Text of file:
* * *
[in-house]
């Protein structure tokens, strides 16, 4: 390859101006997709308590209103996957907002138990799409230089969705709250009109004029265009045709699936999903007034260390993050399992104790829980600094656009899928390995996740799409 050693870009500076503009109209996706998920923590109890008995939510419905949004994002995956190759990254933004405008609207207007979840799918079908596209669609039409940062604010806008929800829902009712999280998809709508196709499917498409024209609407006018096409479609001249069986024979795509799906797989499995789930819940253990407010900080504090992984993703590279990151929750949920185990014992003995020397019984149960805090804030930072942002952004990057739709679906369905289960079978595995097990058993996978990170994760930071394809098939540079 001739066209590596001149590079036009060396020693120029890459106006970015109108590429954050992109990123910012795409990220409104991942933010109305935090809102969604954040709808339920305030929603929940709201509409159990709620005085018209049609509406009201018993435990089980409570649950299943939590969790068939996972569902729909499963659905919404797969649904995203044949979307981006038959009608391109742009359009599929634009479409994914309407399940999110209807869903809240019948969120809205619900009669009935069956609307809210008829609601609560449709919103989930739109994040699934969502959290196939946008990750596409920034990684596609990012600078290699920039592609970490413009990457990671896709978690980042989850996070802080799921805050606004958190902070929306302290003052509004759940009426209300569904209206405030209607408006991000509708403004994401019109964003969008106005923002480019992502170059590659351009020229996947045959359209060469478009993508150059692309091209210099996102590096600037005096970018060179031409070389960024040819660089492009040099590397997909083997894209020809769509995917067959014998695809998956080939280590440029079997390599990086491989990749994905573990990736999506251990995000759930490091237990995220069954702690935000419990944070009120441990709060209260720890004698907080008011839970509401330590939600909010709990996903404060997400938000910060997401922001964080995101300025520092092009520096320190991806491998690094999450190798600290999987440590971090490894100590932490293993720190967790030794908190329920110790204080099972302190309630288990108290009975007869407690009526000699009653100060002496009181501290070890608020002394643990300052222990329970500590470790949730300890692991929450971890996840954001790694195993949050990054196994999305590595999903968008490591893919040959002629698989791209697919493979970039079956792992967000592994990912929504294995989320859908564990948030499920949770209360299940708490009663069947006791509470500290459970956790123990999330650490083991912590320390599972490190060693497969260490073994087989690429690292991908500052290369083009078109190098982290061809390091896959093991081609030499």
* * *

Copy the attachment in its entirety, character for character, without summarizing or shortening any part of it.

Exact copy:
[in-house]
């Protein structure tokens, strides 16, 4: 390859101006997709308590209103996957907002138990799409230089969705709250009109004029265009045709699936999903007034260390993050399992104790829980600094656009899928390995996740799409 050693870009500076503009109209996706998920923590109890008995939510419905949004994002995956190759990254933004405008609207207007979840799918079908596209669609039409940062604010806008929800829902009712999280998809709508196709499917498409024209609407006018096409479609001249069986024979795509799906797989499995789930819940253990407010900080504090992984993703590279990151929750949920185990014992003995020397019984149960805090804030930072942002952004990057739709679906369905289960079978595995097990058993996978990170994760930071394809098939540079 001739066209590596001149590079036009060396020693120029890459106006970015109108590429954050992109990123910012795409990220409104991942933010109305935090809102969604954040709808339920305030929603929940709201509409159990709620005085018209049609509406009201018993435990089980409570649950299943939590969790068939996972569902729909499963659905919404797969649904995203044949979307981006038959009608391109742009359009599929634009479409994914309407399940999110209807869903809240019948969120809205619900009669009935069956609307809210008829609601609560449709919103989930739109994040699934969502959290196939946008990750596409920034990684596609990012600078290699920039592609970490413009990457990671896709978690980042989850996070802080799921805050606004958190902070929306302290003052509004759940009426209300569904209206405030209607408006991000509708403004994401019109964003969008106005923002480019992502170059590659351009020229996947045959359209060469478009993508150059692309091209210099996102590096600037005096970018060179031409070389960024040819660089492009040099590397997909083997894209020809769509995917067959014998695809998956080939280590440029079997390599990086491989990749994905573990990736999506251990995000759930490091237990995220069954702690935000419990944070009120441990709060209260720890004698907080008011839970509401330590939600909010709990996903404060997400938000910060997401922001964080995101300025520092092009520096320190991806491998690094999450190798600290999987440590971090490894100590932490293993720190967790030794908190329920110790204080099972302190309630288990108290009975007869407690009526000699009653100060002496009181501290070890608020002394643990300052222990329970500590470790949730300890692991929450971890996840954001790694195993949050990054196994999305590595999903968008490591893919040959002629698989791209697919493979970039079956792992967000592994990912929504294995989320859908564990948030499920949770209360299940708490009663069947006791509470500290459970956790123990999330650490083991912590320390599972490190060693497969260490073994087989690429690292991908500052290369083009078109190098982290061809390091896959093991081609030499």